Ah, Pride month is here. I know this because Target and Macy’s both have their displays of requisite rainbow clothing, a garment to wear that says, “look at me! I’m-“ I’m what, exactly? Gay? Queer? Something on a spectrum to be labeled? And why is this month different than other months?
Pride Month, like many things in culture and history, is complicated. Its history is a wonderful mix of defiance, joy, sadness, and most certainly, passion. To me, Pride Month is a celebration of who we are, a reminder of where we’ve been, a protest against injustices, and a joyous hope for a better world to come.
As a celebration, Pride month allows us all to be who we are, in whatever form that takes. My name is Tom, I use he/him pronouns, and I identify as Bi.
A few months ago, I was at a performance of the Philadelphia Gay Men’s Chorus. One of the men had a service dog, and during the question and answer period a high schooler asked “whose dog was it?” The gentleman shared an answer I will not soon forget. He said that the service dog was a promise to his longtime partner who died from AIDS. He would continue to use his voice to make a difference in this world, fighting for equality and rights. Not that long ago, being gay meant not having the same rights as others, with the very real possibility of being arrested.
Newsweek summarized the complex history of Pride here: https://www.newsweek.com/pride-month-2019-stonewall-50th-anniversary-history-lgbtq-america-history-1440491. Sophia Waterfield writes, “You have to understand that in the 1950s all U.S. states had laws criminalizing same-sex sexual behavior. You could be arrested and even imprisoned for even proposition[ing] someone for sex in public. Lesbians and gay men were routinely fired from their jobs if their boss or coworkers discovered their sexual orientation.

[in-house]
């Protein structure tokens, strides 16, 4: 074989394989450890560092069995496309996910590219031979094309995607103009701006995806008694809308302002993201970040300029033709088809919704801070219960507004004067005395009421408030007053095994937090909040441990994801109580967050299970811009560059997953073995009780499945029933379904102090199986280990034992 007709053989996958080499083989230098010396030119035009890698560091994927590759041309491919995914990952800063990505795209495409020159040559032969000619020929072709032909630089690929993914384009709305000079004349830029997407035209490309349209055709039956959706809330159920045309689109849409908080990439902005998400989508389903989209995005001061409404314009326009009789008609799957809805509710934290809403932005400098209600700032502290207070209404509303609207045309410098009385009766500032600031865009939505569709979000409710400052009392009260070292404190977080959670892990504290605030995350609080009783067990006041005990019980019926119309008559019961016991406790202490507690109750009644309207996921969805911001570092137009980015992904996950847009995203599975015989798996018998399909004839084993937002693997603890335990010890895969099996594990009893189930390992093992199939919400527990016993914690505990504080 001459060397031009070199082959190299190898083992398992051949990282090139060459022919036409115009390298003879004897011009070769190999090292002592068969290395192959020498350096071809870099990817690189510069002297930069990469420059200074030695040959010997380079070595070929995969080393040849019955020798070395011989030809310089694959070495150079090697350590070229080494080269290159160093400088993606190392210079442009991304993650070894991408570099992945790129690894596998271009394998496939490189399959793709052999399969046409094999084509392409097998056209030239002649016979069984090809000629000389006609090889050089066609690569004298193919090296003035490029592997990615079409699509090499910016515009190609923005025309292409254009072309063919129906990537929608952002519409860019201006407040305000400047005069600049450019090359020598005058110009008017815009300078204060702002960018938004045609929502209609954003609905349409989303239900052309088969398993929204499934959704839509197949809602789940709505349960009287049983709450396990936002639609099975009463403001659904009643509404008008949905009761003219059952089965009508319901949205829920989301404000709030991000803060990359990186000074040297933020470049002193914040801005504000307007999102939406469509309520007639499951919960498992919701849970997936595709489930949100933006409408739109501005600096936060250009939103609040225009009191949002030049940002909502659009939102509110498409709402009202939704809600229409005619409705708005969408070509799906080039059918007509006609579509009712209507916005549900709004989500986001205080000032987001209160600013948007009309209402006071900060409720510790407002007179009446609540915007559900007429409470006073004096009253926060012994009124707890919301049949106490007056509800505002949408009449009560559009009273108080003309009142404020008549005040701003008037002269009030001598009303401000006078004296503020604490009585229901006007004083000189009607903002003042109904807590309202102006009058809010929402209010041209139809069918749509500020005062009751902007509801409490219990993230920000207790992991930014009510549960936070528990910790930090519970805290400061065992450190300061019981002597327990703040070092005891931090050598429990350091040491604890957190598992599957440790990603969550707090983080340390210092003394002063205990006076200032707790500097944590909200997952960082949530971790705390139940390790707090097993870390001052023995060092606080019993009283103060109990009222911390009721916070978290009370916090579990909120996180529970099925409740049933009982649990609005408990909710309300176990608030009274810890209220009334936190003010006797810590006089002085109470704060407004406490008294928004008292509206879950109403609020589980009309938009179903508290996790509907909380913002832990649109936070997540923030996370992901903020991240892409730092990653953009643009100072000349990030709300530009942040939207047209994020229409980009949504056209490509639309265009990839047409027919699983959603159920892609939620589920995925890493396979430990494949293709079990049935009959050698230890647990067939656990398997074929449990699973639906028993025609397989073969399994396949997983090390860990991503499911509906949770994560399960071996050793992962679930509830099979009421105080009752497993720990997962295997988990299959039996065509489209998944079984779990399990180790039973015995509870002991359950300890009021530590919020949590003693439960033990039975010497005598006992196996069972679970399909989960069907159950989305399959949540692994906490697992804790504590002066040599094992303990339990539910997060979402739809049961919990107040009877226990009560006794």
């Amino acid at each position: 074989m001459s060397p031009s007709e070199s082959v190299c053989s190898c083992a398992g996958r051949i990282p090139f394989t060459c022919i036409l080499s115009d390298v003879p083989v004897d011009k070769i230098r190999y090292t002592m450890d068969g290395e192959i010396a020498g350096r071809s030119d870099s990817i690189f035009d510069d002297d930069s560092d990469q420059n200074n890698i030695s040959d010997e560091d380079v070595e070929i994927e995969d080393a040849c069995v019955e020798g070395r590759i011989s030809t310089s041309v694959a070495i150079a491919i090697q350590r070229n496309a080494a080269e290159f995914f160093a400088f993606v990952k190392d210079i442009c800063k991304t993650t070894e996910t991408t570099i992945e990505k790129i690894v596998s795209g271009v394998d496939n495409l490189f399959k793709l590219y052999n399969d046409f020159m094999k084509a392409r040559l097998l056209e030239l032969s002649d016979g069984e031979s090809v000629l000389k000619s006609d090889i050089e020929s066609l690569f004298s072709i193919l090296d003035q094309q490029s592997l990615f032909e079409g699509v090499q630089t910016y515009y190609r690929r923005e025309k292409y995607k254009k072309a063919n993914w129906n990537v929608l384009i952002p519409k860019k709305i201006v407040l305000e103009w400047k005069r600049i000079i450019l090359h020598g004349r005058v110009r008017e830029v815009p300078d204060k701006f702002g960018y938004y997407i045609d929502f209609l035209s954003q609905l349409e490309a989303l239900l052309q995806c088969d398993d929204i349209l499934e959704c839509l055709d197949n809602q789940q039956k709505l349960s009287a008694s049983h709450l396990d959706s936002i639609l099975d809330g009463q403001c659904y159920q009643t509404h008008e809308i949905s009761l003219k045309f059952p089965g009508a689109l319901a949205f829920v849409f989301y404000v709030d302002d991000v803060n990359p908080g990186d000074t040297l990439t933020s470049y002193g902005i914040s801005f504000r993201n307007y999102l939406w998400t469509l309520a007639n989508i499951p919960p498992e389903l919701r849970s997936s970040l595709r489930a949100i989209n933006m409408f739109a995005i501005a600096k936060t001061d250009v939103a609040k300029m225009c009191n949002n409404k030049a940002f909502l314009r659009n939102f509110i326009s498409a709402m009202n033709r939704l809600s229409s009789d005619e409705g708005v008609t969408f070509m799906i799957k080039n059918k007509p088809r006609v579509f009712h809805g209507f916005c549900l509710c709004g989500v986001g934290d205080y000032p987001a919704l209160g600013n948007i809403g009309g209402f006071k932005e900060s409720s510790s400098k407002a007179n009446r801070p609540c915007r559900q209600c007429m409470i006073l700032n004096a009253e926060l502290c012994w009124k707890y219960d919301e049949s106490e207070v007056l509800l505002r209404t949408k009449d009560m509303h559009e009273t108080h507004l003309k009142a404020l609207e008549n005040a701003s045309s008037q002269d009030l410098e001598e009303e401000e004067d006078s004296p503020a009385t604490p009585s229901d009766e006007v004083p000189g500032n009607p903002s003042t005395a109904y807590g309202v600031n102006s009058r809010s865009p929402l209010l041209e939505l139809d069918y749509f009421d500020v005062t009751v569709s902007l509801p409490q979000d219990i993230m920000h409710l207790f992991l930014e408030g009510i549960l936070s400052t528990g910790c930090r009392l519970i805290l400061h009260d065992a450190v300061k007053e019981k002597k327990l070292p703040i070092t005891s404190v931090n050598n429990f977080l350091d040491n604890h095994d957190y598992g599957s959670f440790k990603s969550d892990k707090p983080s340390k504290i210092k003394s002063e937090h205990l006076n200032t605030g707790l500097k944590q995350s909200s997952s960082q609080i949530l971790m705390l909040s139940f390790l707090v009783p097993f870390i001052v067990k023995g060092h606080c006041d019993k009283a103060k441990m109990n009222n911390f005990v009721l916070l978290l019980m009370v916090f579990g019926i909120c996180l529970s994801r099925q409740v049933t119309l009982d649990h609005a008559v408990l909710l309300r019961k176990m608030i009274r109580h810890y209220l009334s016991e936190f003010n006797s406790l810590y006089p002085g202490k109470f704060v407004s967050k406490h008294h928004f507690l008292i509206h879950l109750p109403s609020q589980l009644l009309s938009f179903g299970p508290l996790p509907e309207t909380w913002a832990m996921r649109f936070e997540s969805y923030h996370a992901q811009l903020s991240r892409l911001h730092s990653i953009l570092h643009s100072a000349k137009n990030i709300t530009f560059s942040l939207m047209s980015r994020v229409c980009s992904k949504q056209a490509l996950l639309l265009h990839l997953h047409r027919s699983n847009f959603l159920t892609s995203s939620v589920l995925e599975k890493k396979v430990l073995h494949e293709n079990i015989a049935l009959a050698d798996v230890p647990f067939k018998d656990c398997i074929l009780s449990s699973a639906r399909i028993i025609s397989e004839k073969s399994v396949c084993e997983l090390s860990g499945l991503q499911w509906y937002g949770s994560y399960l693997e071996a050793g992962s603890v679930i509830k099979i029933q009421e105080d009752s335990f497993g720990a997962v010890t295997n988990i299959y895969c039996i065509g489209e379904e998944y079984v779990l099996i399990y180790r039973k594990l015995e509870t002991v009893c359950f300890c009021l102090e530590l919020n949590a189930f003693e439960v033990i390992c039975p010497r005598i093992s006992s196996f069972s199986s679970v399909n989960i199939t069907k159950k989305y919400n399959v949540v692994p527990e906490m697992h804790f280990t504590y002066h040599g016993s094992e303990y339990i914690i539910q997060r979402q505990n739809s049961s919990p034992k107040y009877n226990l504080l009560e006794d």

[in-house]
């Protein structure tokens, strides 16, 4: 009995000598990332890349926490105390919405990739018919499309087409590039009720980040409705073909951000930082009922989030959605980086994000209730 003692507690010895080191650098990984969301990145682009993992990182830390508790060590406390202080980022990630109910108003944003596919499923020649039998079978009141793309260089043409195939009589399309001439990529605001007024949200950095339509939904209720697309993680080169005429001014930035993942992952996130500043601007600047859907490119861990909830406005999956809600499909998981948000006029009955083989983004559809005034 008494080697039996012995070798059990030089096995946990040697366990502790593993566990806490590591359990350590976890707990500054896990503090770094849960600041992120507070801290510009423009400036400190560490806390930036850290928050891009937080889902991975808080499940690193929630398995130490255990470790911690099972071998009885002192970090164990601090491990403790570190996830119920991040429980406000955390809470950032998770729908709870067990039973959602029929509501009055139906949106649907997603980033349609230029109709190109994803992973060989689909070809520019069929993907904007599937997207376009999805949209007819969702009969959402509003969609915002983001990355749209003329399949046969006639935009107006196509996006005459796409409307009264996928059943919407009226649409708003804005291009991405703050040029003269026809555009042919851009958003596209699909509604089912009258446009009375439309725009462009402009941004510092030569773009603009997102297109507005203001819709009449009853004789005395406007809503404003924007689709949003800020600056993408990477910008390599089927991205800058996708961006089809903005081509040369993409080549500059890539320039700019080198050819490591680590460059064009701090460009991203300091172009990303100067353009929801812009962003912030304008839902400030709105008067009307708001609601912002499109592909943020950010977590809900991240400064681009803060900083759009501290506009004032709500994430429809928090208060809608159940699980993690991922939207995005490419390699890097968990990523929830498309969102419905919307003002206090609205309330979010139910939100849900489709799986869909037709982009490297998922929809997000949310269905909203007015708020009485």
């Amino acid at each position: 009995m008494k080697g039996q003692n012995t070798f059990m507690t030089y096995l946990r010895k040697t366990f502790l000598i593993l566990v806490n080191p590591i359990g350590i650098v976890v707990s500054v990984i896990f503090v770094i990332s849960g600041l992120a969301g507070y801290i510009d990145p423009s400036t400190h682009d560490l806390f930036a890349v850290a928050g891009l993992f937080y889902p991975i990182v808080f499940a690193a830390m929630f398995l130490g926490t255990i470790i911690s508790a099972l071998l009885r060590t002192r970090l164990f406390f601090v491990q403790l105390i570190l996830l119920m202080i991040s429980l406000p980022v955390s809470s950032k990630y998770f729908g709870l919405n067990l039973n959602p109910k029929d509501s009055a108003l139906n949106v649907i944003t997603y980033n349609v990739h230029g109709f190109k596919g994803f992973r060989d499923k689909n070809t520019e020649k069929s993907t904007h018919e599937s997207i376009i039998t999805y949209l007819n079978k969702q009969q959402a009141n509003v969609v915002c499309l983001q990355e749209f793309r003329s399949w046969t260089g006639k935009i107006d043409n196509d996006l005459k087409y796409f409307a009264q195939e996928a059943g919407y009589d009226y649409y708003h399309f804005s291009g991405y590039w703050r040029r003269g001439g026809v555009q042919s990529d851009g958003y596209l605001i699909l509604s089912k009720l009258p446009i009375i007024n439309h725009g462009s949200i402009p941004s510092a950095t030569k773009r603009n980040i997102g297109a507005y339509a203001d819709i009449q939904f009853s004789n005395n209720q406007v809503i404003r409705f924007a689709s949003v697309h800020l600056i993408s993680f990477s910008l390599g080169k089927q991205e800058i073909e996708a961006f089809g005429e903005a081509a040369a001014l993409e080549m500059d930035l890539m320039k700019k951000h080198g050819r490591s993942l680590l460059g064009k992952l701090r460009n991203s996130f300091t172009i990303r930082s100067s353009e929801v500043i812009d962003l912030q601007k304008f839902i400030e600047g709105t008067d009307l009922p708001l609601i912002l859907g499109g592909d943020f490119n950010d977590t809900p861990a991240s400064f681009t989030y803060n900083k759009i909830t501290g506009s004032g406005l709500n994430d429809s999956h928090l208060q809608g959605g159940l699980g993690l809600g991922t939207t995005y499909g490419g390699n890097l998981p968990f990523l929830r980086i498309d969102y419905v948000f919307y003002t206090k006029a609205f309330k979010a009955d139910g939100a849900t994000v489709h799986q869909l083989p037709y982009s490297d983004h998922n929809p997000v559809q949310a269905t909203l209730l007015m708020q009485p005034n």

“The laws criminalizing same-sex activity gradually disappeared from state penal codes over the years but the U.S. Supreme Court only called them unconstitutional in 2003 in Lawrence v. Texas.”
I find it amazing that the current generation of youth are so accepting of others’ sexual and gender identities. Is the world at 100% acceptance? I would be naive to say yes. But it’s far better than even a decade or two ago, which is great progress. Each Pride event is an opportunity to demand acceptance, to demand the same basic rights as any others - human rights. The right to exist, the right to be free in one’s actions, the right to love, the right to body autonomy, the right to dance - every right that is afforded to heterosexual, cisgender people should be applied in the same positive manner to everyone on the gender and sexuality spectrums.
Pride reminds us what the best in all of us can be - welcoming, inclusive, and, well, proud.
I love being a part of this wonderful community of LGBTQ+, but there are times where I feel I don’t belong. I sometimes wonder, “am I ‘gay’ enough to be a part of a conversation?” Because I have done some things and not others, do those things make me less of an LGBTQ+ person? As I look back at the history of Pride, and where we are today, seeing the amazing people who are so welcoming into the LGBTQ+ group, I can answer my own question - if you identify in any way or part of this group, then you are a part of this amazing band of humanity.